Research shows that an alert message and access to professional journalism reduces belief in fake news

An experimental study carried out in partnership between academia, a Brazilian newspaper and a consulting company showed that sending an alert email and offering a free subscription to a news outlet for three months was able to reduce belief in fake news.

The experiment was carried out in São Paulo, between November and December, by political scientists Felipe Nunes, from the Federal University of Minas Gerais (UFMG); Nara Pavão, from Federal de Pernambuco (UFPE); and Fred Batista, from the University of North Carolina in Charlotte, in partnership with Quaest and Folha de S.Paulo.

The study, which interviewed 1,000 people, aimed to find a kind of vaccine against false news, especially during the electoral period – in this case, during the 2020 municipal elections.

The initial group was divided into two, with 500 people each, so that one received the "treatment,” and the other, without intervention of the research team, functioned as a control. The groups were chosen in order to statistically represent the electorate of the city of São Paulo, according to gender, age, income, education, religion, among other characteristics. The vote of respondents in the 2018 presidential elections was also considered, to ensure that the proportion of people more aligned to the left or right, for example, would be the same as that of the São Paulo electorate.

Then, the researchers showed them two rounds of four stories each, labeled as false by fact-checking agencies, but the respondents were not informed about this classification. The data collected in the first round served as a reference for comparison with the second stage.

Felipe Nunes pesquisador

Felipe Nunes, professor of UFMG and director of Quaest

Between rounds, the treatment group received an email, which contained simple tips on how to spot fake news and an alert message ("ATTENTION !!!"), which asked the reader to check content before sharing and join the fight against fake news. The email also contained an article from Folha about the newsletter that the newspaper had launched to fact-check false news. In addition to the email, the treatment group received a free subscription to the newspaper for three months.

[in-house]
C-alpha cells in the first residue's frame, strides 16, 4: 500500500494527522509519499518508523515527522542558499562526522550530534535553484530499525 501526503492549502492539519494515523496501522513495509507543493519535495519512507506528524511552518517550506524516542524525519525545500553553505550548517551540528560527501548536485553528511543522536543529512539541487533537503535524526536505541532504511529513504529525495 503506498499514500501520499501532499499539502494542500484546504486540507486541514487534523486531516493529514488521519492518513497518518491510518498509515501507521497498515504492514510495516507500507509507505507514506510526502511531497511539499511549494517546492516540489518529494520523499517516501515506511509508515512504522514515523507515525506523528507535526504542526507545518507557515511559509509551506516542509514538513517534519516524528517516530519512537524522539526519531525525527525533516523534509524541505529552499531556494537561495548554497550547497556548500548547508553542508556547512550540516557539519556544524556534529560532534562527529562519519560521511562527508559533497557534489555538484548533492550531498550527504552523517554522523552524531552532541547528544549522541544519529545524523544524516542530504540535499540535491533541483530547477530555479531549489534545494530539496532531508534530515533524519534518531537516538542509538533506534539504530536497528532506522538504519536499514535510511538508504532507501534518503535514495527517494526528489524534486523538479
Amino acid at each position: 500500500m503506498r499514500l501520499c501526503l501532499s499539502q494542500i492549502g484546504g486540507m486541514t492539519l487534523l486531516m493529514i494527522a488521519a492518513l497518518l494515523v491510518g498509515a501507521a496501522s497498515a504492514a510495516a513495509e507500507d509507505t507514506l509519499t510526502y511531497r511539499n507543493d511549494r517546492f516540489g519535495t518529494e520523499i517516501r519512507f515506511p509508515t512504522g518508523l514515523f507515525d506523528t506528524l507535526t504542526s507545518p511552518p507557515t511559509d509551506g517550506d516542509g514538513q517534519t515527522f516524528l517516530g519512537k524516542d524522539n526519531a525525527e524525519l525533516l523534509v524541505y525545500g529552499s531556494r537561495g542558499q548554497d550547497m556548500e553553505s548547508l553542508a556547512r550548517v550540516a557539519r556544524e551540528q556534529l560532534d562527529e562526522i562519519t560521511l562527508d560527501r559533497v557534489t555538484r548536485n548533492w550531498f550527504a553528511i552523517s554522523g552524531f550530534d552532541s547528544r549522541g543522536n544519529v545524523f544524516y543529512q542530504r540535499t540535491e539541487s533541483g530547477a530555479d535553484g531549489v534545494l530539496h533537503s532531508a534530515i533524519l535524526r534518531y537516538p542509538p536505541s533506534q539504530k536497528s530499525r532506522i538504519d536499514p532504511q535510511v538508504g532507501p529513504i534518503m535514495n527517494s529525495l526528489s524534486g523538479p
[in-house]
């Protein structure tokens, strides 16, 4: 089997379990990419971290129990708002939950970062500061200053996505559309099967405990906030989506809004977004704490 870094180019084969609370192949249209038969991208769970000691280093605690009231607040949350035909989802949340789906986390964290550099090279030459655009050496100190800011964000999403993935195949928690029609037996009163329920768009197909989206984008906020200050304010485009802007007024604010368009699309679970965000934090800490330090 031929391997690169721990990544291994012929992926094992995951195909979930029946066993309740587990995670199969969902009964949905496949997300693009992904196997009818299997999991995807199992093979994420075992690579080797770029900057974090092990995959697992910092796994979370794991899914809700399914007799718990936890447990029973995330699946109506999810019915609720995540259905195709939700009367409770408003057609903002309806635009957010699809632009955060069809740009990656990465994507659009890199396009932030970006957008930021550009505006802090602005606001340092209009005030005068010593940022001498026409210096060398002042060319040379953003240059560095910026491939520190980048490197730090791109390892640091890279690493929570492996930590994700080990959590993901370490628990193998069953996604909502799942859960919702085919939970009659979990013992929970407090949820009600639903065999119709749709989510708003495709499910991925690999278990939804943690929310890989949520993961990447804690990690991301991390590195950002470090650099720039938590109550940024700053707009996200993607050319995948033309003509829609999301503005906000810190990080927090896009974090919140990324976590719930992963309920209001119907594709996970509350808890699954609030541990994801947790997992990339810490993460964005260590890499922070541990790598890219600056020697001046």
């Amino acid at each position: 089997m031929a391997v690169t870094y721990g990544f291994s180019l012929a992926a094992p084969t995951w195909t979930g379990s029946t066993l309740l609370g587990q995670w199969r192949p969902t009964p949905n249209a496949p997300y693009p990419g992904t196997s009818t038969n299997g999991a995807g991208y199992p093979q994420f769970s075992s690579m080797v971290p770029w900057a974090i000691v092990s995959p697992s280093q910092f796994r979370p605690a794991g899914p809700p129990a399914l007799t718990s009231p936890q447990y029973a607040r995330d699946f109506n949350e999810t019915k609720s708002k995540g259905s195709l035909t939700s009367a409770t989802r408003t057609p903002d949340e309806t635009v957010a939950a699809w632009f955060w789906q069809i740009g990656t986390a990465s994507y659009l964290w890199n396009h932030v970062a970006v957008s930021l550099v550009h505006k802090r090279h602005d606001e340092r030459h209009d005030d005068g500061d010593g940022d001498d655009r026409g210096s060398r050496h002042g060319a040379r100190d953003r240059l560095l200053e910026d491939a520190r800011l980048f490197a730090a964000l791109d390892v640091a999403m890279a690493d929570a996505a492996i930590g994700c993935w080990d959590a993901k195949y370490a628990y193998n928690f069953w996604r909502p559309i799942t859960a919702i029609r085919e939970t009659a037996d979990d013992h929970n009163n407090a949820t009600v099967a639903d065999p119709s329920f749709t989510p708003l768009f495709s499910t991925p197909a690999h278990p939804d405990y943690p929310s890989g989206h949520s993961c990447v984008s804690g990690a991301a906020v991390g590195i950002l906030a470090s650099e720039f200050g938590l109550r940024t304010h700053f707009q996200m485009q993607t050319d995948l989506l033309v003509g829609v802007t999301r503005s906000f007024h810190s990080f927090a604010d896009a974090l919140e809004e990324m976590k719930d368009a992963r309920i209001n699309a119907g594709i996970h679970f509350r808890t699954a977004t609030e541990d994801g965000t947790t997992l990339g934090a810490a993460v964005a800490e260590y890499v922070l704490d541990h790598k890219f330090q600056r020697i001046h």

The study is still ongoing and, as a result, there is still no final paper, but preliminary data were published by Folha in January. According to this initial result, 65 percent of respondents in the control group considered at least one of the false news items to be true in the second round of interviews. In the group that received the email and subscription, this percentage was significantly lower, at 46 percent.

At the same time, the comparison within the treatment group, before and after receiving the alert email and the subscription, also indicated that belief in fake news fell eight percentage points, Felipe Nunes, one of the study's authors, told LatAm Journalism Review (LJR). "The two results are complementary and reinforce the finding of the study," said Nunes, who is a professor of political science at UFMG and director of the consultancy Quaest.

Another interesting point of the research is that a false news item, which said that Rede Globo belonged to three Arab countries, was shown twice, in the first and second rounds. And, initially, the percentage of people who considered that content true was the same in both groups, about 20 percent. In the second round, this percentage dropped to 12 percent in the group that received the email and subscription, another indication of the effectiveness of the treatment. Meanwhile, in the control group the opposite occurred, more people started to believe the false news: 39 percent.

"With this, we know that the effect of repeating the same false news, if people are not 'vaccinated' [did not receive treatment from the research], is that they tend to believe more in this false content,” Nunes pointed out.

After identifying that the joint treatment was effective, the researchers now investigate the weight of the email and the newspaper's subscription in reducing the belief in fake news.

"The evidence we have today, but it is not yet conclusive, because this part of the study is not entirely ready, [...] is that the effectiveness of the email was very great. The greatest effect is among those who stopped, opened and read the email. Also because, in the case of the subscription, the percentage of people who used the voucher was very low," Nunes said.